Boker Blacklist Fixed Blade Review
Some knives are tailor-made for one role. This is not one of them. Boker’s Blacklist fixed blade can do just about anything an outdoor enthusiast could ask for. The combination of the sweeping blade and great ergonomics make for one of the more versatile fixed blades on the market today.
The blade is 440C stainless steel. Boker hardens the steel to Rockwell 57-58, meaning the user gets a high degree of edge retention and corrosion resistance.
The 4.9-inch, .20-inch blade shape is what makes this knife a winner in many outdoor catagories. The sweeping belly is great for slicing and processing food and the thickness allows it to do small and medium batoning work. The high flat saber grind allows the user to make fine shavings when making tinder. Hunters will also like the blade shape for processing game. The top of the blade has a spine that comes to 90 degrees at the corners, allowing the user to strike a ferro rod with the spine instead of the blade if they don’t have a dedicated striker available.
The knife could do anything from being a survival blade to a camp tool or hunting knife so long as the user is comfortable carrying the 10.2 ounce knife on their belt or in their pack over long distances.
The handle on the Blacklist is incredibly comfortable. It feels good in the hand in any type of grip. The G10 handle scales are lightly textured, allowing for good grip but not so aggressive that the user feels uncomfortable after using the knife without gloves. One slight downside that users will find is that the handle does not allow a user to chop without making a tight lanyard. I’m not a huge fan of chopping with small and medium-size knives, but some survival enthusiasts find it to be good practice in some situations.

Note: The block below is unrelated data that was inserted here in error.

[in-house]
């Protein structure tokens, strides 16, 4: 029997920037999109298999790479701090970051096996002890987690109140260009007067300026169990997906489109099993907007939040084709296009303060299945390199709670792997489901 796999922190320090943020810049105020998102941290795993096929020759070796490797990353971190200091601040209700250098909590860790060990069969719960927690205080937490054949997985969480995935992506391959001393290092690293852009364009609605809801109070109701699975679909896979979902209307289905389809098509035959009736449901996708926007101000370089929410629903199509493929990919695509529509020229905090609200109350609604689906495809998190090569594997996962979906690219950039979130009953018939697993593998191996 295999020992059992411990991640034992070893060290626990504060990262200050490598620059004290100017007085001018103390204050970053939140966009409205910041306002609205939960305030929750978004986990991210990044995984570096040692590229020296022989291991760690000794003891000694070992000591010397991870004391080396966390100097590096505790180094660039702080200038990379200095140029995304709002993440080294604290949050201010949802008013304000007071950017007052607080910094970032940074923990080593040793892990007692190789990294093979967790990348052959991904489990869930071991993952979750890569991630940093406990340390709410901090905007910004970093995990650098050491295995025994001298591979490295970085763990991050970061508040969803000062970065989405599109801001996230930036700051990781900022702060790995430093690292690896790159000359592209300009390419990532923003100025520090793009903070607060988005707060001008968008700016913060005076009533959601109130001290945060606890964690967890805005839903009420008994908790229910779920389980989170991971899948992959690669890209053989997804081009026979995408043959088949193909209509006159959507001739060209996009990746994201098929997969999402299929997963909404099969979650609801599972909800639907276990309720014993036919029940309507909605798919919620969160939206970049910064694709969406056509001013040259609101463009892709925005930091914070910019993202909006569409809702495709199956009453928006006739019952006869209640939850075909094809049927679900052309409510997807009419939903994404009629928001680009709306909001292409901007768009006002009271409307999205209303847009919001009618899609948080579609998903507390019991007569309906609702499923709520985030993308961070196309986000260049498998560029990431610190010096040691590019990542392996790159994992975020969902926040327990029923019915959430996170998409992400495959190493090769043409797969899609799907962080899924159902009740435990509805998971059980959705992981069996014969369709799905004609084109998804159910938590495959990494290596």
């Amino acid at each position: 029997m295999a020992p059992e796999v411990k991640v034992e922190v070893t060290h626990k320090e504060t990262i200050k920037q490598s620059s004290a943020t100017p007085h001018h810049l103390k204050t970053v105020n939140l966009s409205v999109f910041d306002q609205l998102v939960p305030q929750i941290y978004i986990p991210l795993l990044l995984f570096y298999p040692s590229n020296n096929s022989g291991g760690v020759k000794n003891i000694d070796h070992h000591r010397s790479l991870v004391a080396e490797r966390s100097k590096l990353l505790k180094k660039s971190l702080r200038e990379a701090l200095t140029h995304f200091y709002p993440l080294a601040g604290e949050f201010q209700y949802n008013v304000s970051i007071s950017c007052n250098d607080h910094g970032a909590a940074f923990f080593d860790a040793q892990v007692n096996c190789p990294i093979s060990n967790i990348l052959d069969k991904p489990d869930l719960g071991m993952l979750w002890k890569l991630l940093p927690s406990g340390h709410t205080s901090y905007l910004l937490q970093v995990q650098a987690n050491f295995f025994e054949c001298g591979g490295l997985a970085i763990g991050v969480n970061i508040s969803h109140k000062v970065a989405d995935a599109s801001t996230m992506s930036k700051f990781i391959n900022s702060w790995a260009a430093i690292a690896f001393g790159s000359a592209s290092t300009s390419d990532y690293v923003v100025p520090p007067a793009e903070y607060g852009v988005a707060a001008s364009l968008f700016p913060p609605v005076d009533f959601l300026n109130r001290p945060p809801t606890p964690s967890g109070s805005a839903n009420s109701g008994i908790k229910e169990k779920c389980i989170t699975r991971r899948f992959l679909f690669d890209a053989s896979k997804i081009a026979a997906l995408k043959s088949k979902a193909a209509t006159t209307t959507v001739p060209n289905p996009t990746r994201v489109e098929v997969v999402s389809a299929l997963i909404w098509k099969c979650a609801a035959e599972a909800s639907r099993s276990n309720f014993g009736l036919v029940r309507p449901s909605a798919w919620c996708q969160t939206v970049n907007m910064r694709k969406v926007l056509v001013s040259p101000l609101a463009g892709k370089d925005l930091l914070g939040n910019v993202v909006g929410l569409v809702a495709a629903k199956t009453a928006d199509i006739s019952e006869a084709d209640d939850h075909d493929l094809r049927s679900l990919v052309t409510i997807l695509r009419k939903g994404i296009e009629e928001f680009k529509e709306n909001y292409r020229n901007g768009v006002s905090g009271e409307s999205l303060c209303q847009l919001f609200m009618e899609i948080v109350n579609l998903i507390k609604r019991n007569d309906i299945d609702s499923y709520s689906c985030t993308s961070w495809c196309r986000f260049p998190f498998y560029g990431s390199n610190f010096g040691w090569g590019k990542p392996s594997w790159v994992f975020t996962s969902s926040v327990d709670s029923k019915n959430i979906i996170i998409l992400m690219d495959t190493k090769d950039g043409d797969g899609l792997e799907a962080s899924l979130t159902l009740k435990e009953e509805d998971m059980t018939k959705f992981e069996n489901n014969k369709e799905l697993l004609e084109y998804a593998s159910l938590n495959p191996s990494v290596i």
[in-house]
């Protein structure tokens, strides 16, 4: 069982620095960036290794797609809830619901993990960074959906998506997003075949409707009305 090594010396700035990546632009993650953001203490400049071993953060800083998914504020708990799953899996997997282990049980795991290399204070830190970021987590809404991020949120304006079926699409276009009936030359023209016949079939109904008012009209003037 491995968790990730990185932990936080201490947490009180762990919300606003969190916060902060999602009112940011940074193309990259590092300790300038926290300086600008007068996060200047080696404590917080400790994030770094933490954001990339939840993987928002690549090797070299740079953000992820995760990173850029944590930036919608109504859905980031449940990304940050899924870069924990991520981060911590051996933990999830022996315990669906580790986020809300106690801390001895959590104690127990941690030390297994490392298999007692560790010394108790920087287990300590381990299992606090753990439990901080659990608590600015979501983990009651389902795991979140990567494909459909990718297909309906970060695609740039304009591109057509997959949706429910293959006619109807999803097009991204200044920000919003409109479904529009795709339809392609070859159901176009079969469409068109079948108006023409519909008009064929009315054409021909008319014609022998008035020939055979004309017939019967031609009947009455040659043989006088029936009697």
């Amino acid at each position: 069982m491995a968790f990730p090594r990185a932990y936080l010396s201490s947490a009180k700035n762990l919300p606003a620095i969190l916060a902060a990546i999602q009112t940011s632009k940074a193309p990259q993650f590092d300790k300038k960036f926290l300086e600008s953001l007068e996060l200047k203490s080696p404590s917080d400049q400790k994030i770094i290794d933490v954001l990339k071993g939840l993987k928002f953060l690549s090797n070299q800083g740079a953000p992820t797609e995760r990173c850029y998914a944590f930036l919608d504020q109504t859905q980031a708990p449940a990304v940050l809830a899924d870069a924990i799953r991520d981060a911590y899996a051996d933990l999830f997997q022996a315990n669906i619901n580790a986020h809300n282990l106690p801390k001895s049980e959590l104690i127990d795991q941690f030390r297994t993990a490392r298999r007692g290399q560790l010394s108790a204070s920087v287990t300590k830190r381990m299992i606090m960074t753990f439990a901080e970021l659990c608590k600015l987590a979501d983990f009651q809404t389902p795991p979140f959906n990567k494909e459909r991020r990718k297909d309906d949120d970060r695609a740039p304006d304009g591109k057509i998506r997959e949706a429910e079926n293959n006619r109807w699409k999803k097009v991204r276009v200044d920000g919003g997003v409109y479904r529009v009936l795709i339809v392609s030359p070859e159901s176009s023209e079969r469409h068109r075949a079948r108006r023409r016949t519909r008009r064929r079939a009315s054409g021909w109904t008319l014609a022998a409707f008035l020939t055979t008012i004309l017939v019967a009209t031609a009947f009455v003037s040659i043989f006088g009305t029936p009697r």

The kydex sheath on the knife is another win. It fits snugly and has a drainage hole at the bottom. There are holes and attachment slots for webbing and different mounting systems.
The belt adapter is the only area I really have an issue with the design of this package. The adapter can be adjusted to fit different sized belts, but attaching it to the blade and finding a comfortable position is a bit of a doozy. The only way to do a traditional belt mount is to mount the knife high on the waist, which can be uncomfortable for some users. Scout carry is an option with the knife, but I did not use that since there is no secondary retention strap and scout is uncomfortable with anything larger than a small pack on.
While some knife forums list 440C as a hard-to-sharpen steel, I was able to re-sharpen it easily with a few runs through my Work Sharp. The edge came out near-shaving sharp.
You can find this knife for around $100 from some retailers. Check out Boker’s website for more designs.